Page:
Engineers and industrial workers need equipment they can rely on, especially when conditions aren’t perfect. Mission-critical processes call for network components that can withstand interference issues, dust, vibrations and extreme temperatures. Many teams are turning to wireless networks that offer a reliable, robust and fully available communication method for a variety of application scenarios.
Wireless local area networks (WLANs) are critical to the modernization of the industrial workplace, allowing teams to operate more efficiently and transmit signals between a variety of ranges at different frequencies. Success with wireless starts with choosing an antenna that will transmit data signals no matter the circumstance. Antennas are typically grouped by frequency range:
2.4 GHz Frequency
- Short range: Up to 218 yards (200 m) with omni-directional antennas
- Medium range: Up to 0.62 miles (1 km) with sector antennas
- Long range: Up to 3.11 miles (5 km) with directional antennas
5 GHz Frequency
- Short range: Up to 328 yards (300 m) with omni-directional antennas
- Medium range: Up to 1.86 miles (3 km) with sector antennas
- Long range: Up to 9.32 miles (15 km) with directional antennas
Antennas serve as one of the most important pieces of a wireless communication infrastructure. The mechanical stability, extended temperature range, and resistance to corrosive materials these devices provide meet the requirements and throughput needs of most industrial applications and use cases.
A closer look: Different antennas for varied needs
Each specific scenario at hand will require a different type of antenna to get the job done. Directional antennas point radio frequency (RF) in a specific direction for RF concentration within a targeted area. Omni antennas provide equal coverage in all directions, with a coverage pattern that looks like a sphere.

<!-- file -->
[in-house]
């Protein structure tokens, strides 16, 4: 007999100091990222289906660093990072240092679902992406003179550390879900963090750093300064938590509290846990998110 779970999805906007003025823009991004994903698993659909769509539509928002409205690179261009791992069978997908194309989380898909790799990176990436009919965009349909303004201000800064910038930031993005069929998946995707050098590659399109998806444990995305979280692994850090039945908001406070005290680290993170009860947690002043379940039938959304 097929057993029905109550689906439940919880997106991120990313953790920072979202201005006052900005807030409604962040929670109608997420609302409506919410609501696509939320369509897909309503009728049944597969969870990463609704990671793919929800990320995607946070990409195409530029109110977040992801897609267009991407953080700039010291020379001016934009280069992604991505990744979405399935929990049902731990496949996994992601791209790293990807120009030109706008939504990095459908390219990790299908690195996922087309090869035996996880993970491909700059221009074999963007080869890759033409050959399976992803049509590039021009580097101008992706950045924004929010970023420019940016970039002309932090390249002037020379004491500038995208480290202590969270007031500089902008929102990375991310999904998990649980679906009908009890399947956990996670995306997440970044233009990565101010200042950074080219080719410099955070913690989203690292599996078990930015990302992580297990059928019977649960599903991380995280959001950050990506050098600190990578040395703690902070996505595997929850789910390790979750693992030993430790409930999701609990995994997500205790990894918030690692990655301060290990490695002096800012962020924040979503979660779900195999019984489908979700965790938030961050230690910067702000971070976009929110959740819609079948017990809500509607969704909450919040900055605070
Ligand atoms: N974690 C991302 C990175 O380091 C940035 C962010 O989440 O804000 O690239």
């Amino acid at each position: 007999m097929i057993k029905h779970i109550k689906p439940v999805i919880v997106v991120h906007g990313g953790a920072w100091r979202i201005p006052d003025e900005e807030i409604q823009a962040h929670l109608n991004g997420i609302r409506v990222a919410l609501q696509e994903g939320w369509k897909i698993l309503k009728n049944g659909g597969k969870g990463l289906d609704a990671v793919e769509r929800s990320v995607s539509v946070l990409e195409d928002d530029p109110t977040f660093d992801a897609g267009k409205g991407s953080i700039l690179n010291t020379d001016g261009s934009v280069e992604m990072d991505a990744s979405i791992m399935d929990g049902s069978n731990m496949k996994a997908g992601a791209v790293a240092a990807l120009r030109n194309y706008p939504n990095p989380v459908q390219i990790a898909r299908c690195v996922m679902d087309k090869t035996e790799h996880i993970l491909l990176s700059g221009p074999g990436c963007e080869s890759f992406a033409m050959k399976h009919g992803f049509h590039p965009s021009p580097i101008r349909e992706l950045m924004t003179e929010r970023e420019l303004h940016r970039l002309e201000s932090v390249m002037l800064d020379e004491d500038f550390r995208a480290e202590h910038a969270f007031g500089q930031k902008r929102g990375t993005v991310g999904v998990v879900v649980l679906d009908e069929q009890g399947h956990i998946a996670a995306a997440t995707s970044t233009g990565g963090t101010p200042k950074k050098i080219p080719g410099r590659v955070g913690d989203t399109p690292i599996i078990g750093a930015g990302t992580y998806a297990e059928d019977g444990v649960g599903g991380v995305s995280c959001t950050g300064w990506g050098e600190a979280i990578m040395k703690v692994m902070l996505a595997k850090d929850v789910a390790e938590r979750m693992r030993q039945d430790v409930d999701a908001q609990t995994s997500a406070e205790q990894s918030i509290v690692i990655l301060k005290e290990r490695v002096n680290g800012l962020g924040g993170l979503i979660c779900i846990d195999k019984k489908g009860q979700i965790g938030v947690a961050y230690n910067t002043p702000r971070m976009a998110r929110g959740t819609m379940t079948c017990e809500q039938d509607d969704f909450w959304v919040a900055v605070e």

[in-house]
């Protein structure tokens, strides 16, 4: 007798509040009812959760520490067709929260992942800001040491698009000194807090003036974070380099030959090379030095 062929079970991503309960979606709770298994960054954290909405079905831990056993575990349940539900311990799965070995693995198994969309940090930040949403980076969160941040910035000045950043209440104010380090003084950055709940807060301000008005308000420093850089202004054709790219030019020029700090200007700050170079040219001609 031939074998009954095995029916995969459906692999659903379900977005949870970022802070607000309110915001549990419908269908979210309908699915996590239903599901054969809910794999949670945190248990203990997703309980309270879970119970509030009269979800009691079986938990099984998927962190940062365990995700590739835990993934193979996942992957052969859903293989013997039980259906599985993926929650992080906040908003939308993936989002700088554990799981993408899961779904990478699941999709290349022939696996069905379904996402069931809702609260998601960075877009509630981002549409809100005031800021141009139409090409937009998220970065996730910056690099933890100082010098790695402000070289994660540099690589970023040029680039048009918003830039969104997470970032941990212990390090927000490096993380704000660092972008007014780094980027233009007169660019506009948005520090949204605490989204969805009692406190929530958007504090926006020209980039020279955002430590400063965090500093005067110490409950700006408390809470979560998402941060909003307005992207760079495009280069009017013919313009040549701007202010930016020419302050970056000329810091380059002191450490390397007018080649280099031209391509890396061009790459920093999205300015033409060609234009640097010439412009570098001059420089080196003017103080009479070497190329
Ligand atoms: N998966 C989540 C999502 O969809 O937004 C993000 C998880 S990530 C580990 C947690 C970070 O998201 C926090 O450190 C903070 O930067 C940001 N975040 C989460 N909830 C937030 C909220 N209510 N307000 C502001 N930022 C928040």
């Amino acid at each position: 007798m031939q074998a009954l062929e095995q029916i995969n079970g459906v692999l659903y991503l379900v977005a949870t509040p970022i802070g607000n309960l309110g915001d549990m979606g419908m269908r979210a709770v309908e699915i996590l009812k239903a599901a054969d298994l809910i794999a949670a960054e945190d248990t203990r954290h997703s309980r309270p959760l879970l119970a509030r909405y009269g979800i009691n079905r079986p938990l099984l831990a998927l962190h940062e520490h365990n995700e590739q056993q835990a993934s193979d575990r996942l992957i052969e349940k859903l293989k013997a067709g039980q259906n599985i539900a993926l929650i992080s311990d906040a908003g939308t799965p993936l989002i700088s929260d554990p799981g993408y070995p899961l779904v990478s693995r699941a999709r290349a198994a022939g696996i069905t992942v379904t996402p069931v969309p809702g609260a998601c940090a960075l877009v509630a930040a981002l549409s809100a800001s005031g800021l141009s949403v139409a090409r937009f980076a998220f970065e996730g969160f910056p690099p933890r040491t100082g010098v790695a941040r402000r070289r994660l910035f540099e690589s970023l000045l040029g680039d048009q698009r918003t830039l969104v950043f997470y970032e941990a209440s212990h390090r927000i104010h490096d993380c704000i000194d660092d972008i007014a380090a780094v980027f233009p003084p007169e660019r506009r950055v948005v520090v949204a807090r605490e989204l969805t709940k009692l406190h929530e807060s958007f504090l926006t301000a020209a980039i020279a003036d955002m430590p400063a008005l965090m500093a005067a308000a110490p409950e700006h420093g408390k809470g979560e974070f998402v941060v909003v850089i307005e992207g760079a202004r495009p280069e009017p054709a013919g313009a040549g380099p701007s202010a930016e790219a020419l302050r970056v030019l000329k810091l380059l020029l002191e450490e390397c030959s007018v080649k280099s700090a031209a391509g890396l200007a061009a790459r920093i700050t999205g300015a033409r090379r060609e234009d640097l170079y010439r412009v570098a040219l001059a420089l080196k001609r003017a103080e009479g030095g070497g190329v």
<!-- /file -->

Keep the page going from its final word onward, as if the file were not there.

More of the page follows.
For robust coverage in a designated space, especially when using point-to-point connections, directional antennas should be used to ensure the strongest possible signal. These antennas are best used to connect buildings or outdoor spaces via specific signals and angle openings. A wide angle is most effective for short distances, and acute angles for lengthy distances.
The omni antenna is better suited for open spaces because of its spherical coverage area. The actual coverage range depends on the antenna’s sensitivity, but teams find this type of antenna is also extremely reliable for indoor settings and open rooms.
Multiple In Multiple Out (MiMo) antennas are often used in conjunction with directional or omni antennas, and are supported by WLAN. These antennas consist of a single structure containing up to three single antenna elements, and work best in noisy surroundings.
Acing the test: Antenna applications
Applications vary and selecting an antenna that can hold up in its designated environment is very important. Each system type should be put to the test and held to a strict list of circumstantial and environmental conditions to prove its effectiveness and reliability. A variety of questions should be asked for each:
- Is the communication fixed between different areas, like a point-to-point link?
- Does the signal need to cover side areas, such as a factory floor?
- Are there clients (phones, laptops, tablets) that are moving, that need to have uninterrupted coverage of the whole area?